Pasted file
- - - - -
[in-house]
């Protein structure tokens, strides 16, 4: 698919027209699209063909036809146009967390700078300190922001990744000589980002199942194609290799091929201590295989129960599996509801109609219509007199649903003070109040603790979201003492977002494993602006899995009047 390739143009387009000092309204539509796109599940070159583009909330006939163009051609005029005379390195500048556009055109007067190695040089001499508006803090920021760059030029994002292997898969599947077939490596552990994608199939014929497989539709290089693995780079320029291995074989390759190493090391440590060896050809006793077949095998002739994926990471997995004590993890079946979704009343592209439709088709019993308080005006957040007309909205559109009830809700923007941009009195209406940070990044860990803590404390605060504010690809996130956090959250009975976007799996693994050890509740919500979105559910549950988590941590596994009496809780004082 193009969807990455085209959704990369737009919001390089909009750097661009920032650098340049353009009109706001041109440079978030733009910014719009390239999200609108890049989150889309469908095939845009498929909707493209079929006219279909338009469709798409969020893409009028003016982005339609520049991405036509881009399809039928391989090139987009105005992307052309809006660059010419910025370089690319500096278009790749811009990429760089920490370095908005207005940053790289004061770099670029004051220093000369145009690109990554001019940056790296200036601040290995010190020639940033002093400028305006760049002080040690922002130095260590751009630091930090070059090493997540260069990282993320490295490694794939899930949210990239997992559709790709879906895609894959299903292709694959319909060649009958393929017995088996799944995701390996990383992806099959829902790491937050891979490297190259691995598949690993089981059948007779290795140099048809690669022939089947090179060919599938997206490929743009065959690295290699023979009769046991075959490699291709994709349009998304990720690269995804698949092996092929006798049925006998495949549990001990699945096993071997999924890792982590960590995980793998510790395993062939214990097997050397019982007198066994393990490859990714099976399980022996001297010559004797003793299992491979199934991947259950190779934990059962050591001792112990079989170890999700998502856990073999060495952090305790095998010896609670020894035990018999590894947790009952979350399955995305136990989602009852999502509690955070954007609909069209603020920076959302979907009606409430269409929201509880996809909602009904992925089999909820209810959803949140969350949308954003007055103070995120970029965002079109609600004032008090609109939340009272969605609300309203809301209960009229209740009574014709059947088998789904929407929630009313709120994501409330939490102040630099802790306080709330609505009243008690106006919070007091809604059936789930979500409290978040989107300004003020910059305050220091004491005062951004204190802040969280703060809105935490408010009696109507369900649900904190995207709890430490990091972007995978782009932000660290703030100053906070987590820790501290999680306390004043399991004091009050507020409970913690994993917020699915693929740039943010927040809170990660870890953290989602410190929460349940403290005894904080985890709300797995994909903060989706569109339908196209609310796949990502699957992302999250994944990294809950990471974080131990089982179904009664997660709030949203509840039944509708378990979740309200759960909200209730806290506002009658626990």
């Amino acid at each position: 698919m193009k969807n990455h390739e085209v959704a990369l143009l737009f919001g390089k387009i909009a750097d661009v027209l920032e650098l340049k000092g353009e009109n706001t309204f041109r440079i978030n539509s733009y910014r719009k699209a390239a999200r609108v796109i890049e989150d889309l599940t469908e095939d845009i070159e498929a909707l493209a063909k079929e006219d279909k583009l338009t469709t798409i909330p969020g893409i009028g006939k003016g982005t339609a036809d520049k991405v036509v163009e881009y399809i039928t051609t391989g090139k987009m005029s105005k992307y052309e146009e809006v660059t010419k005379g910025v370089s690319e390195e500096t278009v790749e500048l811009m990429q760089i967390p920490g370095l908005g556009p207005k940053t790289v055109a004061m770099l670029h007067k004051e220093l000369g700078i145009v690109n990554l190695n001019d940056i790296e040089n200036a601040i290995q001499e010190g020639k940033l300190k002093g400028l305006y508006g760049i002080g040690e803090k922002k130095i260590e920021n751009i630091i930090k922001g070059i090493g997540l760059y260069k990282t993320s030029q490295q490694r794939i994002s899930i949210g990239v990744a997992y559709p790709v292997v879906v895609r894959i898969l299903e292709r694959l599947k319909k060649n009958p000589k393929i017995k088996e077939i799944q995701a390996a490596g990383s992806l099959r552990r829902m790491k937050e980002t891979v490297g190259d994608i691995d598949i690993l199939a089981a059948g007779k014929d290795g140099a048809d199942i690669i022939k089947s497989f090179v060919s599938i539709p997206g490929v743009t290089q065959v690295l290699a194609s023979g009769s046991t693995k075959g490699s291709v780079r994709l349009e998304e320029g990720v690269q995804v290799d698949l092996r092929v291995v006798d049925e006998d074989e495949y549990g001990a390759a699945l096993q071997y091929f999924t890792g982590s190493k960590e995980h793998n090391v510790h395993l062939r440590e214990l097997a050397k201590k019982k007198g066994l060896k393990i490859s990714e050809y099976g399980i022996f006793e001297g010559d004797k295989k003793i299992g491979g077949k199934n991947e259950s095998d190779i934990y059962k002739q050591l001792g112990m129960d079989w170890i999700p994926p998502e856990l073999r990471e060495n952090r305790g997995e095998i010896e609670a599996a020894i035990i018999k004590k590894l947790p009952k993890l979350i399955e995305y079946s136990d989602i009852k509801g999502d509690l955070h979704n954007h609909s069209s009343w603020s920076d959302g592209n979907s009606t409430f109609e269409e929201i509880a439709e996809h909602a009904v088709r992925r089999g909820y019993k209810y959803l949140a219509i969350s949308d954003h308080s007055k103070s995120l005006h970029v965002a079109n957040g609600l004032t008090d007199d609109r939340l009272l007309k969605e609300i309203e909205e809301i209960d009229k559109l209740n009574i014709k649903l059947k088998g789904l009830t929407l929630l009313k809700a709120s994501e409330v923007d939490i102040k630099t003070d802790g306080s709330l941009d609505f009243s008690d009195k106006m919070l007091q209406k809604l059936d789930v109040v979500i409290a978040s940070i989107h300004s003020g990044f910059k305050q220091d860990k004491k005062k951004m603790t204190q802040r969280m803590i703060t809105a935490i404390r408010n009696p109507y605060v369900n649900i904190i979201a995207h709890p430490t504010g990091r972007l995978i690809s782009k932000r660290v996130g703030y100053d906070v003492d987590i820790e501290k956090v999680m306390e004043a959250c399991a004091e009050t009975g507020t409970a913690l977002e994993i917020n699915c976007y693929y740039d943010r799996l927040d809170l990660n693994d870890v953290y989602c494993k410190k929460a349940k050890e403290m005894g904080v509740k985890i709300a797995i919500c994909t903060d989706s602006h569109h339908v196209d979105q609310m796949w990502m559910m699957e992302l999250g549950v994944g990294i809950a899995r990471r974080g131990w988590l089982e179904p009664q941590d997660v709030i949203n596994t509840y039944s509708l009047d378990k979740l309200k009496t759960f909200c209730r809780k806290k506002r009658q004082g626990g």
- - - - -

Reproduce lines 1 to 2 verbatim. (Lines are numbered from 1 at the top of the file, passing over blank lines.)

[in-house]
């Protein structure tokens, strides 16, 4: 698919027209699209063909036809146009967390700078300190922001990744000589980002199942194609290799091929201590295989129960599996509801109609219509007199649903003070109040603790979201003492977002494993602006899995009047 390739143009387009000092309204539509796109599940070159583009909330006939163009051609005029005379390195500048556009055109007067190695040089001499508006803090920021760059030029994002292997898969599947077939490596552990994608199939014929497989539709290089693995780079320029291995074989390759190493090391440590060896050809006793077949095998002739994926990471997995004590993890079946979704009343592209439709088709019993308080005006957040007309909205559109009830809700923007941009009195209406940070990044860990803590404390605060504010690809996130956090959250009975976007799996693994050890509740919500979105559910549950988590941590596994009496809780004082 193009969807990455085209959704990369737009919001390089909009750097661009920032650098340049353009009109706001041109440079978030733009910014719009390239999200609108890049989150889309469908095939845009498929909707493209079929006219279909338009469709798409969020893409009028003016982005339609520049991405036509881009399809039928391989090139987009105005992307052309809006660059010419910025370089690319500096278009790749811009990429760089920490370095908005207005940053790289004061770099670029004051220093000369145009690109990554001019940056790296200036601040290995010190020639940033002093400028305006760049002080040690922002130095260590751009630091930090070059090493997540260069990282993320490295490694794939899930949210990239997992559709790709879906895609894959299903292709694959319909060649009958393929017995088996799944995701390996990383992806099959829902790491937050891979490297190259691995598949690993089981059948007779290795140099048809690669022939089947090179060919599938997206490929743009065959690295290699023979009769046991075959490699291709994709349009998304990720690269995804698949092996092929006798049925006998495949549990001990699945096993071997999924890792982590960590995980793998510790395993062939214990097997050397019982007198066994393990490859990714099976399980022996001297010559004797003793299992491979199934991947259950190779934990059962050591001792112990079989170890999700998502856990073999060495952090305790095998010896609670020894035990018999590894947790009952979350399955995305136990989602009852999502509690955070954007609909069209603020920076959302979907009606409430269409929201509880996809909602009904992925089999909820209810959803949140969350949308954003007055103070995120970029965002079109609600004032008090609109939340009272969605609300309203809301209960009229209740009574014709059947088998789904929407929630009313709120994501409330939490102040630099802790306080709330609505009243008690106006919070007091809604059936789930979500409290978040989107300004003020910059305050220091004491005062951004204190802040969280703060809105935490408010009696109507369900649900904190995207709890430490990091972007995978782009932000660290703030100053906070987590820790501290999680306390004043399991004091009050507020409970913690994993917020699915693929740039943010927040809170990660870890953290989602410190929460349940403290005894904080985890709300797995994909903060989706569109339908196209609310796949990502699957992302999250994944990294809950990471974080131990089982179904009664997660709030949203509840039944509708378990979740309200759960909200209730806290506002009658626990």